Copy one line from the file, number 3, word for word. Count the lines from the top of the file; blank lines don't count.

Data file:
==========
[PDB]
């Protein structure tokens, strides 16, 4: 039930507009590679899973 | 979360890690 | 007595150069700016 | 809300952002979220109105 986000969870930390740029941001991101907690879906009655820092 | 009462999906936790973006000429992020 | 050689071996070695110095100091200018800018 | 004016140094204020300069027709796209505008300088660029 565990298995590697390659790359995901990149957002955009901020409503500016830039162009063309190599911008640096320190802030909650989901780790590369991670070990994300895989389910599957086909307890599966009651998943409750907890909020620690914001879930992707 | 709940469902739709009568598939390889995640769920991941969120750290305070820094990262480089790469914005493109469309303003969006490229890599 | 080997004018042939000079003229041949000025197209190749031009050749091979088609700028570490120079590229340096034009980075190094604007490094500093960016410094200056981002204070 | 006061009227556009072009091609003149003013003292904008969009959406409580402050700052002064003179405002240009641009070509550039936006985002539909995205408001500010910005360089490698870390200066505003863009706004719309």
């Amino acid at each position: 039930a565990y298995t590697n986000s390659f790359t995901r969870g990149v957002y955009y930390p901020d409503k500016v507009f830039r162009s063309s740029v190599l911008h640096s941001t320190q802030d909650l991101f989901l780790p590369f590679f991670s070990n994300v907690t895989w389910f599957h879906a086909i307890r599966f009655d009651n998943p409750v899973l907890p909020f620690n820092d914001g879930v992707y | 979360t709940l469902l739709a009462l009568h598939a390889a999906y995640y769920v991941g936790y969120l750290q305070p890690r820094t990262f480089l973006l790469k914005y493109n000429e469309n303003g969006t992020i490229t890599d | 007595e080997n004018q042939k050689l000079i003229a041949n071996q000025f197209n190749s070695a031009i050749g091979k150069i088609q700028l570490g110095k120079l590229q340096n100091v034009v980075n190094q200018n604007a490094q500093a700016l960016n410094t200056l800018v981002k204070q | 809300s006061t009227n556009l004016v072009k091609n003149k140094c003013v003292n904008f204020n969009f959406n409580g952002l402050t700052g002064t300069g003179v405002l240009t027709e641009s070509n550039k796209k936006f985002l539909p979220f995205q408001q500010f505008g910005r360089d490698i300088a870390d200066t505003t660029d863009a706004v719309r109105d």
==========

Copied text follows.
């Amino acid at each position: 039930a565990y298995t590697n986000s390659f790359t995901r969870g990149v957002y955009y930390p901020d409503k500016v507009f830039r162009s063309s740029v190599l911008h640096s941001t320190q802030d909650l991101f989901l780790p590369f590679f991670s070990n994300v907690t895989w389910f599957h879906a086909i307890r599966f009655d009651n998943p409750v899973l907890p909020f620690n820092d914001g879930v992707y | 979360t709940l469902l739709a009462l009568h598939a390889a999906y995640y769920v991941g936790y969120l750290q305070p890690r820094t990262f480089l973006l790469k914005y493109n000429e469309n303003g969006t992020i490229t890599d | 007595e080997n004018q042939k050689l000079i003229a041949n071996q000025f197209n190749s070695a031009i050749g091979k150069i088609q700028l570490g110095k120079l590229q340096n100091v034009v980075n190094q200018n604007a490094q500093a700016l960016n410094t200056l800018v981002k204070q | 809300s006061t009227n556009l004016v072009k091609n003149k140094c003013v003292n904008f204020n969009f959406n409580g952002l402050t700052g002064t300069g003179v405002l240009t027709e641009s070509n550039k796209k936006f985002l539909p979220f995205q408001q500010f505008g910005r360089d490698i300088a870390d200066t505003t660029d863009a706004v719309r109105d």